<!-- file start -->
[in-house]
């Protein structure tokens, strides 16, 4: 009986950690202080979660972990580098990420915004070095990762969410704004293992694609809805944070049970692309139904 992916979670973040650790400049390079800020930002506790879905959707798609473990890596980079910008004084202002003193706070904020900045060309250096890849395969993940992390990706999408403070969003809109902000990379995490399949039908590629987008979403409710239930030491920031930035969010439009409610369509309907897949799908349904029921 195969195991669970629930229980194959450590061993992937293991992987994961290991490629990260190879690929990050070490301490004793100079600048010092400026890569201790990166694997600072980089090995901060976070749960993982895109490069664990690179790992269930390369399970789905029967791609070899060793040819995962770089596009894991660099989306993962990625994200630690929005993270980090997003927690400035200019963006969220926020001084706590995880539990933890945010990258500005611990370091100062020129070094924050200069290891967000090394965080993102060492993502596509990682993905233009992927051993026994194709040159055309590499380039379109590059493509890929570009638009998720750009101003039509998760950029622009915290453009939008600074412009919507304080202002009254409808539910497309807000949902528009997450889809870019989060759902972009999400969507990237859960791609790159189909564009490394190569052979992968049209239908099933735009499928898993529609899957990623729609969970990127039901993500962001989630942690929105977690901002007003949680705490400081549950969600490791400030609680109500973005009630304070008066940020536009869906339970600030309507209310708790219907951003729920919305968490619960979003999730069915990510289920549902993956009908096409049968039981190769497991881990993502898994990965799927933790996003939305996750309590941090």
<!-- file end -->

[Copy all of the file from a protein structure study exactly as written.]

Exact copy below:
[in-house]
């Protein structure tokens, strides 16, 4: 009986950690202080979660972990580098990420915004070095990762969410704004293992694609809805944070049970692309139904 992916979670973040650790400049390079800020930002506790879905959707798609473990890596980079910008004084202002003193706070904020900045060309250096890849395969993940992390990706999408403070969003809109902000990379995490399949039908590629987008979403409710239930030491920031930035969010439009409610369509309907897949799908349904029921 195969195991669970629930229980194959450590061993992937293991992987994961290991490629990260190879690929990050070490301490004793100079600048010092400026890569201790990166694997600072980089090995901060976070749960993982895109490069664990690179790992269930390369399970789905029967791609070899060793040819995962770089596009894991660099989306993962990625994200630690929005993270980090997003927690400035200019963006969220926020001084706590995880539990933890945010990258500005611990370091100062020129070094924050200069290891967000090394965080993102060492993502596509990682993905233009992927051993026994194709040159055309590499380039379109590059493509890929570009638009998720750009101003039509998760950029622009915290453009939008600074412009919507304080202002009254409808539910497309807000949902528009997450889809870019989060759902972009999400969507990237859960791609790159189909564009490394190569052979992968049209239908099933735009499928898993529609899957990623729609969970990127039901993500962001989630942690929105977690901002007003949680705490400081549950969600490791400030609680109500973005009630304070008066940020536009869906339970600030309507209310708790219907951003729920919305968490619960979003999730069915990510289920549902993956009908096409049968039981190769497991881990993502898994990965799927933790996003939305996750309590941090």